To take an example: Centralization in technical processing, if it removes acquisitions, receipts, and some parts of cataloging from local collections, can only harm the collections. People who order, receive and process books need to refer back to the collection if they want to do their jobs adequately, since it’s often impossible to tell whether a book being ordered or received duplicates the library’s current holdings without consulting the stacks. Processing sets often requires looking at the physical sets. Cataloguers develop areas of expertise that are subject specific, language specific and in some cases site specific: multivolume sets collected by particular libraries require special procedures depending on a history of decisions made by the library about how to collect them and provide access. Centralizing such work will not make the library more, but rather less efficient, and will disastrously reduce quality.
Additionally, Collection Development becomes a ‘local’ service while the staff with whom Bibliographers work become ‘shared.’ Bibliographers work with technical services staff in building the collection and this consultation is key. This new model seems to propose even more distance between the two and makes collaboration even more difficult when higher numbers of ‘shared staff’ become responsible for a local collection. A really strong Harvard Library must have specialized, dedicated Bibliographers. Recent departures in Widener’s Collection Development include caretakers of some of the collection’s largest publishing areas, Western Europe and the Librarian for American History and North America. These positions are vital to the collection and must be filled promptly with highly qualified individuals.
Beyond physical relocation, there are problems with a proposed shared service model as it impacts the ability of staff to make proper use of their individual expertise (collections, language, subject area). An excessive focus on standardizing procedures and workflows discounts the value of local practice. Over-reliance on temporary workers also devalues core competencies which are accumulated by long term, permanent staff.
As with layoffs, library staff have been told a variety of conflicting things on this subject at different points in the Transition. We are now being told that “shared services” might not involve moving anyone anywhere or changing how they work on collections. If this is true, we don’t understand why we are being designated as “shared services” and what advantage this will have in the future.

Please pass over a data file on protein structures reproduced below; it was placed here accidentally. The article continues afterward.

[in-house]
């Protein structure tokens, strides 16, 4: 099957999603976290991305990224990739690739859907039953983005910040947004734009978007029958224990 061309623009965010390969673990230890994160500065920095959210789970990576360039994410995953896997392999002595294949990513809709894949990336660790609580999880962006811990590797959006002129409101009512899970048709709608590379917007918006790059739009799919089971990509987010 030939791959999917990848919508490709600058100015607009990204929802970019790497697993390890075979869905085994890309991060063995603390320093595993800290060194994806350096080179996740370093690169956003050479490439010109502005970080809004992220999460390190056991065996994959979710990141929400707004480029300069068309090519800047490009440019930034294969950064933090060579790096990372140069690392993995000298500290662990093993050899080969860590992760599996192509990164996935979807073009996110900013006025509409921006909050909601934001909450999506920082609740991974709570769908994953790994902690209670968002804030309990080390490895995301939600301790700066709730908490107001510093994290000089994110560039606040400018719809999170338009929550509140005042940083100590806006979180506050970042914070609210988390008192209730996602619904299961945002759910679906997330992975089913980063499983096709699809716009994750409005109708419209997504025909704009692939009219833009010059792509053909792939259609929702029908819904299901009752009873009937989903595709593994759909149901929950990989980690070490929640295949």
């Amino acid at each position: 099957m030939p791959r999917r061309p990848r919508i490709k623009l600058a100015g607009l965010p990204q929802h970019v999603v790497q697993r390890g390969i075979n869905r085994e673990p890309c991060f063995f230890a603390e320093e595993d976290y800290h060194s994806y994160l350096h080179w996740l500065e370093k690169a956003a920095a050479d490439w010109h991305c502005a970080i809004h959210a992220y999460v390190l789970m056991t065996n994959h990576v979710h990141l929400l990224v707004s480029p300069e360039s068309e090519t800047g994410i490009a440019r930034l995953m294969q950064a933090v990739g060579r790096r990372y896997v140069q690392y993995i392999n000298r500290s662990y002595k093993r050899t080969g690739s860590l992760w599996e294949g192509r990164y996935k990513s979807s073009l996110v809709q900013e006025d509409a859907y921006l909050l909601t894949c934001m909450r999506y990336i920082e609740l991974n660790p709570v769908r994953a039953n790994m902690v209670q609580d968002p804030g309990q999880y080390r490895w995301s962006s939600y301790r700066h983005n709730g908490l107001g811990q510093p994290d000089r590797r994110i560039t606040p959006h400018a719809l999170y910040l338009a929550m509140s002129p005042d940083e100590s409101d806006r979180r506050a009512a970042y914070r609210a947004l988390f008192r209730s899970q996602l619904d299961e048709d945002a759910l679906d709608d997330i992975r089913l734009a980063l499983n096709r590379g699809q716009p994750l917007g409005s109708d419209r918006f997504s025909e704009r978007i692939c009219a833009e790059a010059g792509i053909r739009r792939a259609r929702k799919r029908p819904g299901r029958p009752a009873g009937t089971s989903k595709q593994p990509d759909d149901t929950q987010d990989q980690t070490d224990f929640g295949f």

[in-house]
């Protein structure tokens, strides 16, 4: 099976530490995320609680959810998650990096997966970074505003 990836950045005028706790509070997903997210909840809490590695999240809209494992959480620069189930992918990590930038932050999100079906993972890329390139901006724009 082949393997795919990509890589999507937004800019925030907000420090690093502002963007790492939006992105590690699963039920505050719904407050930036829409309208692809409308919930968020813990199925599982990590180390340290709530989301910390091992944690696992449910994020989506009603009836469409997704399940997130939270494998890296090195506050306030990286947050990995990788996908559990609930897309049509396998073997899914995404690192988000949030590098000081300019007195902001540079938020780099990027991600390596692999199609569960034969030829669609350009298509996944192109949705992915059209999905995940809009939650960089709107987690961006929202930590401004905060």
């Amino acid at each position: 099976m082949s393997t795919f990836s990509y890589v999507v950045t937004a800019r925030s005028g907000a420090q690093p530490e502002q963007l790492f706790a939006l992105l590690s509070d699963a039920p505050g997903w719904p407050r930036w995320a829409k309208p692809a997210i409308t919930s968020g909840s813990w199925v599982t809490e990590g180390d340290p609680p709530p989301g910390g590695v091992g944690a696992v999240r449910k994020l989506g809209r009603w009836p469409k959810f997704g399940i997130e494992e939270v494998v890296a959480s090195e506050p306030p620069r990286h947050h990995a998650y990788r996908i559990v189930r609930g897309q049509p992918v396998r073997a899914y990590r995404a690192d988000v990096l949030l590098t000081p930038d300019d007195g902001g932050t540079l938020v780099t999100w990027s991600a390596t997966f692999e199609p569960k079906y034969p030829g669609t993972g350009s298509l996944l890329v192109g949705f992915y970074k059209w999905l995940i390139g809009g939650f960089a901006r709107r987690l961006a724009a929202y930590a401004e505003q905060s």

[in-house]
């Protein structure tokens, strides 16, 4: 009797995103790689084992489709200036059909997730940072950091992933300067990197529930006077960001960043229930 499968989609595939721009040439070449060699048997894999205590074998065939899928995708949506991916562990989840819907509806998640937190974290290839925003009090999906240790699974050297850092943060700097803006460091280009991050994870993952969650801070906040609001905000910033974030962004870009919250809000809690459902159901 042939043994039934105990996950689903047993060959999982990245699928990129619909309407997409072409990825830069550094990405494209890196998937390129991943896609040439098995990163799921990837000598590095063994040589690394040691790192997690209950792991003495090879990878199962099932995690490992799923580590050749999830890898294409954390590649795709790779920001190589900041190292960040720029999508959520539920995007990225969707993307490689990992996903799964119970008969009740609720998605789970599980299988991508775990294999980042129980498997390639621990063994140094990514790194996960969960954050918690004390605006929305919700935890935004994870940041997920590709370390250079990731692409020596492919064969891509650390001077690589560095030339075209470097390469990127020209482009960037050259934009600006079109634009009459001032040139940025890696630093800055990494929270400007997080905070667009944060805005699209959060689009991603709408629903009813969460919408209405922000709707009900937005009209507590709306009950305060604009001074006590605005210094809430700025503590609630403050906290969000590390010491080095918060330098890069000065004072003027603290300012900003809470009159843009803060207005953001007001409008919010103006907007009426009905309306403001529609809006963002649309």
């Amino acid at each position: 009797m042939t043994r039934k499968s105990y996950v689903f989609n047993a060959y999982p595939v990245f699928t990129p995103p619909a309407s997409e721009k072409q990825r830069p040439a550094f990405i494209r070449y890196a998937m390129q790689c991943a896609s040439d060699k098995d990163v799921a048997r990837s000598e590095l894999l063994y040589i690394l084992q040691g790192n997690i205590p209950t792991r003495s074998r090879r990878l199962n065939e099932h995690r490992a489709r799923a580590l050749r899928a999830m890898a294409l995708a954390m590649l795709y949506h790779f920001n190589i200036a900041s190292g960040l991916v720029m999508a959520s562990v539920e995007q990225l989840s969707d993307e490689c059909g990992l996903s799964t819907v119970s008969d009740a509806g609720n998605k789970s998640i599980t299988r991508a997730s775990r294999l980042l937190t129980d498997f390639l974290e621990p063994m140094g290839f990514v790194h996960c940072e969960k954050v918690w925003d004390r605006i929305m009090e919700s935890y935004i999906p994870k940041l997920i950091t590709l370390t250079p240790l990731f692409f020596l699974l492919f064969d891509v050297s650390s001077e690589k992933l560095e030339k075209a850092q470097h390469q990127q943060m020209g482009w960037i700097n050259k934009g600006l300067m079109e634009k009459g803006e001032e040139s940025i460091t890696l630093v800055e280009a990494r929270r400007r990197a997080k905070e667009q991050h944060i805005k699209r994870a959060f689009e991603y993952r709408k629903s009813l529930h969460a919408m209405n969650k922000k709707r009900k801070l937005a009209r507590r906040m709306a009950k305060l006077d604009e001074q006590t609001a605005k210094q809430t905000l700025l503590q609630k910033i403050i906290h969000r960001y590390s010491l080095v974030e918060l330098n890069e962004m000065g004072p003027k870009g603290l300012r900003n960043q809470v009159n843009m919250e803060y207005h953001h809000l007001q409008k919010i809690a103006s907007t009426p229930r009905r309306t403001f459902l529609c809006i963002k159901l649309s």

Action: We would like to see the Transition Team recognize the value of local knowledge currently held by staff that have been designated as “shared services” and to codify as policy the preservation of existing local networks.
3) Decision making process
The people who are best situated to make important decisions about the libraries are the people who use them and who have worked to maintain and develop the collections.
Harvard had an opportunity early in the process to engage staff, students and faculty in the process of planning the new library structure. Instead of offering staff resume writing workshops, the Transition Team could have organized workshops in every library and across libraries in similar areas of work to discuss needs and improved processes. Since the new structure has not yet been implemented, the possibility of engaging the Harvard community in the process of making the most important decisions is still open, but this requires a significant reversal of current practices.
Action: Engaging the community doesn’t mean taking polls and surveys or creating focus groups, “sourcing” the community for information, and then concentrating decision making power in the hands of a secretive executive team. Library staff (both professional and non-professional), students, and faculty should be fully involved in the discussion in open forums, and organized into committees to make the decisions. The discussion and decision making process should be public, open and participatory. This is the culture we need if we want to create a real library of the future that will both preserve what’s valuable in the libraries as they exist and create new possibilities for libraries.